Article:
I am a wine merchant in the UK, and I heartily agree with all of the above! We see hundreds of new wines come through our offices every week, most of which are discarded with little thought to the attention someone has given to making this wine. For me it is both a blessing and a curse that there are so many wineries out there. For one it is great to announce the arrival of a new wine to my customers who might well be getting bored of the range and want something new, but on the flip side, the amount of wine we don't take either because its not tasting good that day, or whether we just cant decide how to market it, or any one of a hundred reasons we don't take a wine, it must be tough for any winemaker to get their products to market.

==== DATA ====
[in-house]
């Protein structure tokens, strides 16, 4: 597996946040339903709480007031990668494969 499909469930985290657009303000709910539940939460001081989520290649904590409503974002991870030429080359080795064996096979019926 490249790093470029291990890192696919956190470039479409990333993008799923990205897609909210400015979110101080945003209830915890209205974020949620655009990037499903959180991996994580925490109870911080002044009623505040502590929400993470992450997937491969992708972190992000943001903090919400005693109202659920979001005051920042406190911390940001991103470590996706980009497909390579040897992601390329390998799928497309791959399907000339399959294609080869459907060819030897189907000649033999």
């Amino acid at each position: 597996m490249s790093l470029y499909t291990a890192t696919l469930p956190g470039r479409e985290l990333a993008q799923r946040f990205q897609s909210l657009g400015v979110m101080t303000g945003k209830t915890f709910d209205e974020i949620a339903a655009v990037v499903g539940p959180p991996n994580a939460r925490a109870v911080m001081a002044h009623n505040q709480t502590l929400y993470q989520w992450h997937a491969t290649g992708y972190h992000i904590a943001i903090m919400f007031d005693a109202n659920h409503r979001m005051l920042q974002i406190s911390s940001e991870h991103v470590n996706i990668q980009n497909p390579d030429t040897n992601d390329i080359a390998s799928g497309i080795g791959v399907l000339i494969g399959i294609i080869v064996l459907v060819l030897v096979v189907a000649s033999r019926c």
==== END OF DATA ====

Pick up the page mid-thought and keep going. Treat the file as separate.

Thats why it is good to see winemakers out and about getting to know their accounts. Some of my favourite wines with us are by those whose winemakers take the time to come over, do a tasting with the guys on the sales floor and occasionally invite us to go and visit them! (As a matter of fact im going to Bordeaux next week to visit one.) I still believe this is the best way to sell wine because people dont necessarily buy into a brand but into a person... but with the amount out there and the little amount of time people have in their busy lives now, youre right! Its getting harder!

Keep up the great blog and the photos! By the way the early morning vineyard shot is now my desktop background at work!


CHUCK JOHNSON Author Profile Page said:
September 12, 2010 5:03 PM